I was running in Super Street at Scribner Raceway, which is now closed but was in Nebraska, and Kearney Raceway Park in Nebraska, in the 10.90 index. I drag-raced in a variety of Super classes until 1996, in a variety of cars, including a 1966 Corvette that I raced in Super Gas and a 1963 tube-chassis Corvette that I raced in Super Comp. I just got a little faster each time, because you’ve got to get a little faster each time, right?

FROM DRAG-RACING, YOU WENT TO ROAD RACING.

Yes, and that was probably in about 1998, because I wanted to try something different. I bought a 1991 Corvette ZR1 and ran the Silver State Classic Challenge in Nevada. It’s like a road rally with a standing start and you try to run on an average mph at the end of 90 miles, and the first time I did it, I averaged 125 mph for 90 miles, and that was a lot different than going 165 mph in the quarter-mile for Super class racing. Then, I bought a 2000 Corvette and averaged 160 mph for 90 miles at the same event. We ran 204 mph top speed, and so in 90 miles, it took 33 minutes and 45 seconds. Within a few years, we had figured it out and we ended up winning multiple events. I have run over 50 open road events and have probably won 30 of them. Through the years, I have run a 2010 Viper ACR, some Corvettes and I have a McLaren 720S. I’ve also raced a 2010 Viper ACRX, which is different than the Viper ACR I already mentioned, and we ran all over the eastern part of the United States for the Viper Cup. It was a televised series back then on SpeedVision and then the Velocity Channel, and we did that from 2010-2011. I own about 24 cars, and my current road-race car is a 2016 Viper ACR Extreme. I still do some road-racing, but I don’t compete like I used to. I go to have fun. In addition to that, there are mile-long events with standing-starts, to see how fast you can go at the end of the mile. They’re typically at airports, and I have a Ford GT for that and it has run 227 mph. It’s a street car. I’ve also used the McLaren for that. We have some mile-long events around here where the entry fees go to charity.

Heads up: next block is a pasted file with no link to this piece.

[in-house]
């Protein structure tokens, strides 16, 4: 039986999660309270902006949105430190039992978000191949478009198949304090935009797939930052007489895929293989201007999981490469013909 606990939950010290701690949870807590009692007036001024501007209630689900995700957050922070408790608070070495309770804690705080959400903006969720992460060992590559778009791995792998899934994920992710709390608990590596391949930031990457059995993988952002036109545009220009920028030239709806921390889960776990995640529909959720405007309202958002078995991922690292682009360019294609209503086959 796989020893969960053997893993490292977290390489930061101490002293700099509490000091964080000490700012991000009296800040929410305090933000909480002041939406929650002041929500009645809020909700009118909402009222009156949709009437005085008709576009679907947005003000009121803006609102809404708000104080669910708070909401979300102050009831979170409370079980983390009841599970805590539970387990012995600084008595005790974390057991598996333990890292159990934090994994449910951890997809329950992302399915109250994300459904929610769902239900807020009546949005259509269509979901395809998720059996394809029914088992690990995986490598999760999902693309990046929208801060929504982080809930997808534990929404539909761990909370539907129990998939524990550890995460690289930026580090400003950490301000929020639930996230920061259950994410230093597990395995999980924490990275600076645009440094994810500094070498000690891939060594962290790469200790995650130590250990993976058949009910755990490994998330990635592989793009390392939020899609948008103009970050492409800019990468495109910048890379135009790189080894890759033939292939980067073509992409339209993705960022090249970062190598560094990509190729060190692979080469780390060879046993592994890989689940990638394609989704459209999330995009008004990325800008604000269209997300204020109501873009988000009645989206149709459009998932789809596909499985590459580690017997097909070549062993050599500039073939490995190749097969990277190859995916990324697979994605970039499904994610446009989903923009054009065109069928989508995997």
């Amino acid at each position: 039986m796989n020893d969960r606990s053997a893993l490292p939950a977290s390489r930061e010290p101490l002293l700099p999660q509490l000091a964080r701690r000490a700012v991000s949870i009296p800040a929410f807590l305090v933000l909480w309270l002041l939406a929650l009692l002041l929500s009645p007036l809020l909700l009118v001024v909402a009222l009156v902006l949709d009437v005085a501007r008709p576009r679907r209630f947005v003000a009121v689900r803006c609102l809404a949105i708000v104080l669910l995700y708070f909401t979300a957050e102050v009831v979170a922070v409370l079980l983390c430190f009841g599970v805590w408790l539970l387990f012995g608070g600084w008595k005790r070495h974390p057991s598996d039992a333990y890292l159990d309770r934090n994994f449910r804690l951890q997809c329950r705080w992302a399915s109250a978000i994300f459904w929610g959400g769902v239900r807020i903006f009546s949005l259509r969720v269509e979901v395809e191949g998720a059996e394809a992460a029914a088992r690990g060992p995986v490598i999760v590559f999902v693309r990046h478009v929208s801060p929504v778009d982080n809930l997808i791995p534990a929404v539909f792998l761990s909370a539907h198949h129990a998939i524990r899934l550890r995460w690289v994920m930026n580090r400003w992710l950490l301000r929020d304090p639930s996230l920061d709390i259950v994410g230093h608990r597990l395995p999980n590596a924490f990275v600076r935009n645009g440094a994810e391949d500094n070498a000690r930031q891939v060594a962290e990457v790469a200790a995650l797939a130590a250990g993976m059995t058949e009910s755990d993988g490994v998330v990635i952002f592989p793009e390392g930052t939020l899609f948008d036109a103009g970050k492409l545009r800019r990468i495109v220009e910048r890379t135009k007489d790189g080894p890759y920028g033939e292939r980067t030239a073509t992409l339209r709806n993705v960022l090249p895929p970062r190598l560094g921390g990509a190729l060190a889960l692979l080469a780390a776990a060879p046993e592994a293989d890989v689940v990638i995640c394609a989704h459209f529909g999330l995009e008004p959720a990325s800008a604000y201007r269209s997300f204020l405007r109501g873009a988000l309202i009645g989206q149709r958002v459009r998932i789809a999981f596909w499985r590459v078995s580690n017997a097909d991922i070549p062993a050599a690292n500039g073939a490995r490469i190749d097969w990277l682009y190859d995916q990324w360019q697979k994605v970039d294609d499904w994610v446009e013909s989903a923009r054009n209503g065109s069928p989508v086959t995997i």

HOW WOULD YOU COMPARE OPEN-ROAD RACING AND ROAD -RACING TO DRAG-RACING?

They are entirely different. Road-racing was a lot more stressful to me. We would have 16 cars on the starting grid, and when the light changed, we would take off and everyone would try to get into the lead position. It was a lot of work, and if you got it wrong, you would take guys out and get into a big crash.

WHEN DID YOU DECIDE THAT YOU WANTED TURN YOUR FOCUS BACK TO DRAG-RACING?

I missed drag-racing while I was road-racing, and wanted to get back into it, and rather than building a race car, I decided to purchase a Cobra Jet in 2013. It had a supercharged 5.0L engine and I raced it in NHRA Stock first and then with the Midwest Class Racers. They run about eight races a year at different tracks, and the Cobra Jet was running low 9s. But because I’ve always been more of a Chevy guy, I bought a 2013 COPO Camaro with a 427 cubic-inch engine. The idea at that point was to go NHRA Stock racing, and that’s how I got tied into Patterson Elite Performance in Kansas. They actually built up the engine so that we could qualify higher in the NHRA Stock class. Those cars originally had Powerglides in them and we put a three-speed transmission in it to make it more competitive for NHRA Stock, and I ran that in 2013 and 2014, and the car ran low 9s naturally aspirated. I still have that COPO Camaro, as well as four other COPO Camaros. I bought my 2015 COPO Camaro with a supercharged 350 cubic-inch engine after talking with Allan Patterson about getting into the NHRA Factory Stock Showdown, but we ended up just testing and using the car for research and development.